There are fears one of the most famous homes in Sussex remains unsold because it was the scene of a tragic and widely publicised death.
Cotchford Farm near Forest Row went onto the market last April at £2 million. But although there has been a great deal of interest in the property, there have been no firm offers.
Grate II listed Cotchford Farm is where Rolling Stone guitarist Brian Jones drowned in the swimming pool on July 2, 1969. He was only 27 but had been under the influence of drink and drugs at the time, an inquest revealed.
The farm is also where AA Milne wrote stories about one of the Ashdown Forest’s most famous inhabitants, Winnie the Pooh, and stamped the nearest village, Hartfield, firmly on the literary map.
Hartfield is now visited by Winnie the Pooh fans throughout the year. There are Pooh walks, the Pooh Bridge where you can play Poohsticks and a Pooh shop.
There is also the Hundred Aker Wood - actually named the Five Hundred Acre Wood .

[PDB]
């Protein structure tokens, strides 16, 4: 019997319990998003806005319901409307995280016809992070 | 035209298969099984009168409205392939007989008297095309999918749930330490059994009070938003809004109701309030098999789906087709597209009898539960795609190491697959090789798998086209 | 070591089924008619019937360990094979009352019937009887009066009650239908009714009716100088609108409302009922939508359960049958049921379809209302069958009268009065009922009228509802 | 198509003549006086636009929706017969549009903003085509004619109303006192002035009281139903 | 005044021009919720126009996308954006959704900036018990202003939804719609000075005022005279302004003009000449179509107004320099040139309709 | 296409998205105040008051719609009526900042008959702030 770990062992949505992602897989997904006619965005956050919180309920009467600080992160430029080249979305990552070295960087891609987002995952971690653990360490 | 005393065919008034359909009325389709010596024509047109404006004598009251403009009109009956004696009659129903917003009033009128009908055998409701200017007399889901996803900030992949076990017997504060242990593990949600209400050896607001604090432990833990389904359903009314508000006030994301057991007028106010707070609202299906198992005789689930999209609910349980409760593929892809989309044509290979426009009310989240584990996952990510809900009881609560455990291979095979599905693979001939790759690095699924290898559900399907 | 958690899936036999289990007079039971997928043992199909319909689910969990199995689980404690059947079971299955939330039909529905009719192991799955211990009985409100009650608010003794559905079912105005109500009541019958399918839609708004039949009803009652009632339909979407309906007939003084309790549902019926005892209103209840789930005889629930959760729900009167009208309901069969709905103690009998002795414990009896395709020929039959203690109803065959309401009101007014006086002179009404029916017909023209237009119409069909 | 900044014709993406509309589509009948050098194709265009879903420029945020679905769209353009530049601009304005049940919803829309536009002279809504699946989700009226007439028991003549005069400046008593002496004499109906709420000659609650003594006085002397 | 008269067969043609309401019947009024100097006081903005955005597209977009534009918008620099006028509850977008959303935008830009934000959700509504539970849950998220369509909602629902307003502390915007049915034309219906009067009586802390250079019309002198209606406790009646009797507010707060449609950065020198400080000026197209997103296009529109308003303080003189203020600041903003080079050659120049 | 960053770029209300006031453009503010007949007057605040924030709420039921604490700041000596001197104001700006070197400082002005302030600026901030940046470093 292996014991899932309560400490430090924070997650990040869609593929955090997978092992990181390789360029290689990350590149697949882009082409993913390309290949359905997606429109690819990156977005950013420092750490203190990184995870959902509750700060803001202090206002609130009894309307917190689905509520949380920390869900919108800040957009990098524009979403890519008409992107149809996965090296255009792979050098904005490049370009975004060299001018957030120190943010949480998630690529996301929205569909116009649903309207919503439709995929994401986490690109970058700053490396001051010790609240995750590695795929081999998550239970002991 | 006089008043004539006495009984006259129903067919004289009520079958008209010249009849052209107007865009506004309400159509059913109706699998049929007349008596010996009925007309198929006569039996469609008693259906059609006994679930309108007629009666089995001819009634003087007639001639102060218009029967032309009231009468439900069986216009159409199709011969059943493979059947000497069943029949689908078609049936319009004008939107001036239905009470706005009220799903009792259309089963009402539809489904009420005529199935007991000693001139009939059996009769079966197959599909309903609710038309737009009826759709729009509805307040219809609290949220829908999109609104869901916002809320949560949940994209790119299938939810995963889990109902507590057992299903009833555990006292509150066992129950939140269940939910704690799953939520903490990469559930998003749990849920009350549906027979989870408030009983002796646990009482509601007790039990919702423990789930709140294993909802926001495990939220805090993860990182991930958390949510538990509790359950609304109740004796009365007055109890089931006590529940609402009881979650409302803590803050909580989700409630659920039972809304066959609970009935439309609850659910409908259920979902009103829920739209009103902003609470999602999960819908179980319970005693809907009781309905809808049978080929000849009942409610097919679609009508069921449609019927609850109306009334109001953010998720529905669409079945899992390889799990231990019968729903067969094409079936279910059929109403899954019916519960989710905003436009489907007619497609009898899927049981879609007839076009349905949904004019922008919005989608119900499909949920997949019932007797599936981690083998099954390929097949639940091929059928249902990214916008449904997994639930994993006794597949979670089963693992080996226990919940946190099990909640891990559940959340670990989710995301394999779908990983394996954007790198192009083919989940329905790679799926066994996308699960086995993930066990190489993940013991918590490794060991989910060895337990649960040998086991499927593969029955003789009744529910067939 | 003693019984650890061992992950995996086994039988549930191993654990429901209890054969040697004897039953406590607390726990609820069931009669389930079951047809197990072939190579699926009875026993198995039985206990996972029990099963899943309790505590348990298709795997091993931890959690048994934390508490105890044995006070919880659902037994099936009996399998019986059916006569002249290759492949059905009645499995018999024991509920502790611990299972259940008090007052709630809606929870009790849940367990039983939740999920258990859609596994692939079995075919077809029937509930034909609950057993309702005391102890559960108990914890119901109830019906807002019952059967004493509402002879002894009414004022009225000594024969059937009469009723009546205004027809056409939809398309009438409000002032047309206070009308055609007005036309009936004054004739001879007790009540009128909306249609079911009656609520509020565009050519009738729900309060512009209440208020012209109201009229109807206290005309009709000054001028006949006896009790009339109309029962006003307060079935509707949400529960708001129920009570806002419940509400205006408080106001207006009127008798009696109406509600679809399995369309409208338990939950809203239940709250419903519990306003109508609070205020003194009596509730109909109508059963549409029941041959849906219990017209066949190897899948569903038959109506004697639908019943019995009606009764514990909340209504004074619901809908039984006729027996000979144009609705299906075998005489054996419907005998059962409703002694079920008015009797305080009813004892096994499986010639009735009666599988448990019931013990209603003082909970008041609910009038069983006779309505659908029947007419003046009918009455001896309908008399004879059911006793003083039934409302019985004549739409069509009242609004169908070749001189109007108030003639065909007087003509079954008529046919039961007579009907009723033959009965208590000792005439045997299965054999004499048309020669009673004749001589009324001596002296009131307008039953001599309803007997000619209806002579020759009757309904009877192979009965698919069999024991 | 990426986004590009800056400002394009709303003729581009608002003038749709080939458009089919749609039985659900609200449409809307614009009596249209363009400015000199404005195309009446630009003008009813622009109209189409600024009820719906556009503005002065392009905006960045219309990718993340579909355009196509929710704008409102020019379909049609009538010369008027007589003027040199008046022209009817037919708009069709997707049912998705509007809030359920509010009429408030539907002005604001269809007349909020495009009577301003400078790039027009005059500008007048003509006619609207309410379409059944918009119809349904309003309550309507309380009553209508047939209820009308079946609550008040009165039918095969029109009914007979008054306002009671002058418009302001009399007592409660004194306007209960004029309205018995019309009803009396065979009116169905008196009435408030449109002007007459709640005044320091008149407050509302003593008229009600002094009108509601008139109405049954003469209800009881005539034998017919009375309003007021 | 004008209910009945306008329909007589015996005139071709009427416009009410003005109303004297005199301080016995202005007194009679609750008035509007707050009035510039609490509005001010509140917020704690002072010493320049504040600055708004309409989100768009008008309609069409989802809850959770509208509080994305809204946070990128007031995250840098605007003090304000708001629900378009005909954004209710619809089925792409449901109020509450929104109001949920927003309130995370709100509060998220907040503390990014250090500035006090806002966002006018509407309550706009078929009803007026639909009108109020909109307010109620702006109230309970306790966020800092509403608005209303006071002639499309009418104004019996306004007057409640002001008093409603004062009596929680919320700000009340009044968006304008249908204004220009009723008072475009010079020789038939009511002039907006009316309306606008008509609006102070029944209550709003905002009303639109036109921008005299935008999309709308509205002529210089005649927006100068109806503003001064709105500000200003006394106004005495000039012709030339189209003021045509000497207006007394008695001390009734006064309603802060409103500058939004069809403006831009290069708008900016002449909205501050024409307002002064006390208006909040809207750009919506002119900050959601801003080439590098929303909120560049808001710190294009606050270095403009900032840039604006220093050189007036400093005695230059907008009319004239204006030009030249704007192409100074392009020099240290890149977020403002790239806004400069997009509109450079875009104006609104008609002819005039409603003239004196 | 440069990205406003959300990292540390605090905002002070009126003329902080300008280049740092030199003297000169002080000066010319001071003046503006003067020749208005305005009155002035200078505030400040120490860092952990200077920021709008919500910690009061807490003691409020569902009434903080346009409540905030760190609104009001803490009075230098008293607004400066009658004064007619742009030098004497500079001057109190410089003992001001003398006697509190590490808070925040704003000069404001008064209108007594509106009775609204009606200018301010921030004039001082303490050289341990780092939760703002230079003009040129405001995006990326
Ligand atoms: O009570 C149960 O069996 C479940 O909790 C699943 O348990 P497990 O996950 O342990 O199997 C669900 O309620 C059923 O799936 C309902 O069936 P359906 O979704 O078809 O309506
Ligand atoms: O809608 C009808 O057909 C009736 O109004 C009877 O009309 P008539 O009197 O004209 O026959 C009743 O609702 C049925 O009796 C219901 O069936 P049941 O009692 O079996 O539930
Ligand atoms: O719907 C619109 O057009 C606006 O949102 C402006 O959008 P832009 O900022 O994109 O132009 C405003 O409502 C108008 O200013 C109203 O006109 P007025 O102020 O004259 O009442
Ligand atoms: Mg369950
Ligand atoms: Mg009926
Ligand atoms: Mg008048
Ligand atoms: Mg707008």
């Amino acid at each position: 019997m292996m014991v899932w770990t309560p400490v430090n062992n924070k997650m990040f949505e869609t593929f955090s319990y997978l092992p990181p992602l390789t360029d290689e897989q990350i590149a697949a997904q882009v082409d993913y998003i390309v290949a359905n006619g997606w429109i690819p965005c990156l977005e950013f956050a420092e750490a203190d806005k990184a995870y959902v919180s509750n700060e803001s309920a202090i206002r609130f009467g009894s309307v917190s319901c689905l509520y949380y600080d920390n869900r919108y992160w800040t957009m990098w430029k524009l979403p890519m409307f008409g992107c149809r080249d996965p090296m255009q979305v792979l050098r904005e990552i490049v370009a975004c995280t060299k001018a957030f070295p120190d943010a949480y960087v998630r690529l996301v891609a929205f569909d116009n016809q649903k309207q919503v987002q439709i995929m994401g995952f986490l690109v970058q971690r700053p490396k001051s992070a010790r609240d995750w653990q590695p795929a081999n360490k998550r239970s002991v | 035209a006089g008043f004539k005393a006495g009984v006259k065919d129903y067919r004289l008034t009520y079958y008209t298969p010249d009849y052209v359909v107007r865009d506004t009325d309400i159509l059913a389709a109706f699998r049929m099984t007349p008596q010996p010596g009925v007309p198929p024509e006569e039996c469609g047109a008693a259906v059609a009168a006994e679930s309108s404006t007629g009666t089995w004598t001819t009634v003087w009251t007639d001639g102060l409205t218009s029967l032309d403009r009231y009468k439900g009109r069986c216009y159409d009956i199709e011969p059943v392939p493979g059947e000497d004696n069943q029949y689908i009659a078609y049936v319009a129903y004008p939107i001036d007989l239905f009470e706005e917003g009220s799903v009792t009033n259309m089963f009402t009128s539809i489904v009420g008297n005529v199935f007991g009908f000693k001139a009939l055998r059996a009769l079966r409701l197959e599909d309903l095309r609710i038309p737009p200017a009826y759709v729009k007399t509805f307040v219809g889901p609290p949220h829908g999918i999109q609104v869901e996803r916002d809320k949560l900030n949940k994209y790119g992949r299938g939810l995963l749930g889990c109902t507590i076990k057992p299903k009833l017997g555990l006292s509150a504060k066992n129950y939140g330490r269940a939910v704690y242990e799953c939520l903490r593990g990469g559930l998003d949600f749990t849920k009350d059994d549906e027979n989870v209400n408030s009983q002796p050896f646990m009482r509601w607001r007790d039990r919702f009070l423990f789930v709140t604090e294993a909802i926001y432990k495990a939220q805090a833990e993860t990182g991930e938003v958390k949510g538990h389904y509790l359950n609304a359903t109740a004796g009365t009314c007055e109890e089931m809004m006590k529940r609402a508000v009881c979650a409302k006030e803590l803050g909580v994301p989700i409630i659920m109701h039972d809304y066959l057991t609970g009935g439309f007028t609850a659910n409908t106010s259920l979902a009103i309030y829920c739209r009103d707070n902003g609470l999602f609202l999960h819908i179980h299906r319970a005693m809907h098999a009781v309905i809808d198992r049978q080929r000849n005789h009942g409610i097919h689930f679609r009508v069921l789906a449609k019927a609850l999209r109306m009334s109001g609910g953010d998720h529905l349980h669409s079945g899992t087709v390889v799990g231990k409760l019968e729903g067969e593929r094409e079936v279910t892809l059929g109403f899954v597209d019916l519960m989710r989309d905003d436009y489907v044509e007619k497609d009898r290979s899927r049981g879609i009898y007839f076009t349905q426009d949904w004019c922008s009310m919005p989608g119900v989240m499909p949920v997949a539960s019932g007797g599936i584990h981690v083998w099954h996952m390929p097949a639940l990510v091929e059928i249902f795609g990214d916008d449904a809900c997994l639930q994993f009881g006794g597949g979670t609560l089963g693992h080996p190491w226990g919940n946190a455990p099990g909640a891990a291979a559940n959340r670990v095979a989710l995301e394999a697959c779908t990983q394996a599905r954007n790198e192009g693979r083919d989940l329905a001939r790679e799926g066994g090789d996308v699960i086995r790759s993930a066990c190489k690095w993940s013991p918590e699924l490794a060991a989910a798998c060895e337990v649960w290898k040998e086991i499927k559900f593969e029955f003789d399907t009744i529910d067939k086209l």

Real fans can even roam the Forest and look for “Eeyore’s Gloomy Place, rather boggy and sad” and the favourite haunts of other characters - Kanga, Roo, Owl (spelt Wol) and Piglet.
But since the house went up for sale there have been a number of enquiries but only one serious offer. Agents Savills say even that was below the asking price although they are confident, with an improving market, that the property will sell soon.
Founder of the Brian Jones Memorial Fan Club, Roxanne Fontana, who visited the house four times, said people are often found lurking in the bushes.
The New Yorker, 53, said: “Fans come from all over the world and ask if they are look round. Sometimes they knock on the door and ask to look around the grounds but others are found sneaking around the garden because they don’t want to bother anyone.”
Owner Harriet Johns, whose husband Alistair bought the farm in 1970, said: “Over the years we’ve had all sort of odd people jumping out of rhododendron bushes or taking pictures of themselves with teddy bears.
“But we don’t get that many people any longer, the real rush was about ten years ago. Cotchford Farm is very old house with parts that date back to the 1500s but we don’t have a bad feeling about it at all.”